Mumbai: Smart politics and midnight manoeuvring helped the Bharatiya Janata Party (BJP) install its government in Goa in March even after voters reduced its strength in the assembly from 21 to 13 seats.
But a month-and-a-half after Manohar Parrikar resigned as defence minister to return to Goa as chief minister for a fourth term, the BJP government is increasingly finding itself at the mercy of those very smaller parties and independents who helped it form a coalition government.
Allies like the Goa Forward Party (GFP), Maharashtravadi Gomantak Party (MGP), and two independents who joined the BJP-led coalition, have not let go of any chance to reap dividends from extending support to the BJP in the short span of time, observers and BJP politicians say.
“We are aware that it is not a BJP government and we are running a coalition. But the coalition pressures have come quite early on in our tenure," said a BJP legislator, who did not wish to be named.
Incidentally, this legislator says he could have been a minister in the Parrikar cabinet had it not been for the BJP’s dependence on allies.
That the allies are in the driver’s seat is evidenced by three successive developments.
Last week, the Vishwa Hindu Parishad (VHP) demanded a ban on the consumption of beef in Goa. VHP leader Radha Krishna Manori said the organization did not need the state government’s support to change the food habits of Goans.
Goa is one of the several Indian states where cow slaughter is legally banned. Vijay Sardesai, GFP’s chief and city and country planning minister in the Parrikar cabinet, promptly raised a red flag and asked Parrikar to “ban the entry of those people in Goa who are a threat to communal harmony."
Parrikar virtually echoed Sardesai and told reporters that any person who took the law into his hands would be dealt with legally. He also reminded reporters how he, in his previous stints as chief minister, had banned the entry of the radical Sri Ram Sena chief Pramod Muthalik into Goa.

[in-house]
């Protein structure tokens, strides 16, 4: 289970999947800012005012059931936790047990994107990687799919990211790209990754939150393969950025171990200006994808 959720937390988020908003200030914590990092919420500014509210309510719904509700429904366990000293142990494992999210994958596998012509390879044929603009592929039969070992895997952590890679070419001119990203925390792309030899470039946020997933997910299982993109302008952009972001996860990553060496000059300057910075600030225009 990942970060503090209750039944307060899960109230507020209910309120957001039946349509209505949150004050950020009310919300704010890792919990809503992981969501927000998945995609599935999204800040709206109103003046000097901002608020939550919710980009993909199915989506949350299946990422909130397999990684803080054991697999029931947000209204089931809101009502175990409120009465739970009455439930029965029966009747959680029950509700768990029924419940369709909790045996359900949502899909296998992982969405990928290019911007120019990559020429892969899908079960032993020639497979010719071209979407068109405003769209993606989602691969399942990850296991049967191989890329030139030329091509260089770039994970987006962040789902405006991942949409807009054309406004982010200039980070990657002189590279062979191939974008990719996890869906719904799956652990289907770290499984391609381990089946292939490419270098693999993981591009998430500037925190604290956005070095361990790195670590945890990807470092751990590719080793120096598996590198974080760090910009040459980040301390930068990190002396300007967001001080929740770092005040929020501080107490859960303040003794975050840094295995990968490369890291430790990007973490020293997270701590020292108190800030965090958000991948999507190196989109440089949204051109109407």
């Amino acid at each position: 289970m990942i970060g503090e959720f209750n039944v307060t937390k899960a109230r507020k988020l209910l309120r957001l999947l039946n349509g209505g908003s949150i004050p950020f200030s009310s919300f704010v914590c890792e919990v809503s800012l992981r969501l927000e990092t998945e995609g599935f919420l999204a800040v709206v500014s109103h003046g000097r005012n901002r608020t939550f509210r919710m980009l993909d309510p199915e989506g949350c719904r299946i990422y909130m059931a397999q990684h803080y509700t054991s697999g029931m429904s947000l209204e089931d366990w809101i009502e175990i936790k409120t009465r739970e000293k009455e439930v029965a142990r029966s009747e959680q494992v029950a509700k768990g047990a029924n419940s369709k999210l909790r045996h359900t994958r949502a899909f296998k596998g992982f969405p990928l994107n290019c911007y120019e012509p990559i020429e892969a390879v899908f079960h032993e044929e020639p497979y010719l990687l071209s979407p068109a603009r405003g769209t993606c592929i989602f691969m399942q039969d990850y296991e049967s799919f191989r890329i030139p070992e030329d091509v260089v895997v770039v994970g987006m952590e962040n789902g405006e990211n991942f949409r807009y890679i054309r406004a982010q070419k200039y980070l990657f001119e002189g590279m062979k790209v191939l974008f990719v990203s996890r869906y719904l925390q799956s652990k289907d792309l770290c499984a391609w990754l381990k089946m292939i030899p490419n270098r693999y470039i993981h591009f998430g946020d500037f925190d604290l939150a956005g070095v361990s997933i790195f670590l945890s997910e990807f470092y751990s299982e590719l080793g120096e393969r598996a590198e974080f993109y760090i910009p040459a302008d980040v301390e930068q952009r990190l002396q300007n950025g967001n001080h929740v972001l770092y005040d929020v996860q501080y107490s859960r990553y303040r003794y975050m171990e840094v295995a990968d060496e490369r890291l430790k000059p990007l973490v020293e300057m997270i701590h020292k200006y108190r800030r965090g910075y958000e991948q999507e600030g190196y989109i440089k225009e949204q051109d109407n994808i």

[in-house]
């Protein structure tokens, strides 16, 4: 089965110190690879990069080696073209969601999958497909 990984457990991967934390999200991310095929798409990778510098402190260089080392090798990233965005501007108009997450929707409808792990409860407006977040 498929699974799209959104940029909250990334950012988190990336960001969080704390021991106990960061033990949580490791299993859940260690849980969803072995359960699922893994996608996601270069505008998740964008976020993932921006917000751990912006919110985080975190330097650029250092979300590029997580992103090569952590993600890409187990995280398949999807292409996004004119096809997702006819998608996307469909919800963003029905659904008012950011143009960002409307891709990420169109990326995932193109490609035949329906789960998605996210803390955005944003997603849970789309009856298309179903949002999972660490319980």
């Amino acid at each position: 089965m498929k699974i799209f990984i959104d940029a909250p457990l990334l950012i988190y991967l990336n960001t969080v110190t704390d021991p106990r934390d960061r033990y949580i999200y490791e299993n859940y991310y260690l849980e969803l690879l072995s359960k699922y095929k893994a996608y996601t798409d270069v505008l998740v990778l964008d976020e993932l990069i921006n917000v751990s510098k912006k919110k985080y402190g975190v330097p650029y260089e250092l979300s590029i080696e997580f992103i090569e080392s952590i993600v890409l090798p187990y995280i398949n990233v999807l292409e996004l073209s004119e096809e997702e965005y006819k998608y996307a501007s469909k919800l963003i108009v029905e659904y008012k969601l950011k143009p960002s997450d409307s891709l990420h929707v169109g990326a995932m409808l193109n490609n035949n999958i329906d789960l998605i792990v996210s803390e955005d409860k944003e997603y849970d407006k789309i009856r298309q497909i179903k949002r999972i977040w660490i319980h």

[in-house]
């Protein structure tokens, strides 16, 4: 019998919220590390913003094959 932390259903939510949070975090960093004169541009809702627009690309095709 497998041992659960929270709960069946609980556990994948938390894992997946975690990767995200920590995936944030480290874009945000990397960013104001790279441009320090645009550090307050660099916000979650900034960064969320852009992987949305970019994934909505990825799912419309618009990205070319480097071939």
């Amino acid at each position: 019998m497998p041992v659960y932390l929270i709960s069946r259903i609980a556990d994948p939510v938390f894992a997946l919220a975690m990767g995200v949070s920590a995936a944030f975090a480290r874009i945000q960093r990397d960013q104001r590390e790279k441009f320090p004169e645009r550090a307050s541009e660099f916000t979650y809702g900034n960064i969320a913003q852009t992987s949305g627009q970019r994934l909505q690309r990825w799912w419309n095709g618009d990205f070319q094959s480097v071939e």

The second instance of allies extracting their pound of flesh came on 18 April when Parrikar carried out a second round of portfolio distribution. MGP’s Ramkrishna Dhavalikar was given transport in addition to the public works department. Ironically, Dhavalikar had been relieved of these two portfolios and sacked by former BJP chief minister Laxmikant Parsekar just before the February elections.
“It is embarrassing to be forced to take him back and allot him the same portfolios. He was sacked because there were serious complaints of corruption against him," said a former BJP legislator and minister, who lost in the February elections. In the distribution of portfolios, the BJP has had to give away key ministries to the GFP and MGP, crushing the aspirations of BJP hopefuls.
BJP Goa’s spokesperson Sandesh Sadhale denied any resentment within the party over portfolio distribution.
“It is a coalition government obviously but what is most important to us is that Parrikar is the chief minister. He is running the government on the agenda of development and that is non-negotiable. Who gets which ministry is not important when the main driver of this government is Parrikar," Sadhale said.
The third instance of allies forcing BJP to change its pre-election position concerns the Goa Investment Promotion Board (IPB), a creation of the previous BJP government that was opposed by the GFP and Congress. In fact, the Congress had made a manifesto promise to scrap the IPB if it came to power on the grounds that it facilitated the entry of polluting industries in Goa.
Ironically, Vishwajit Rane, a former Congress legislator who joined the BJP this month, was at the forefront of the demand to scrap IPB. The BJP has now agreed to review the IPB rules in order to take the views of its allies on board.
The BJP is paying the cost of a “power grab" in Goa, said a local political commentator who requested anonymity.
“This is what happens when the single point agenda was to form government at any cost," the commentator said.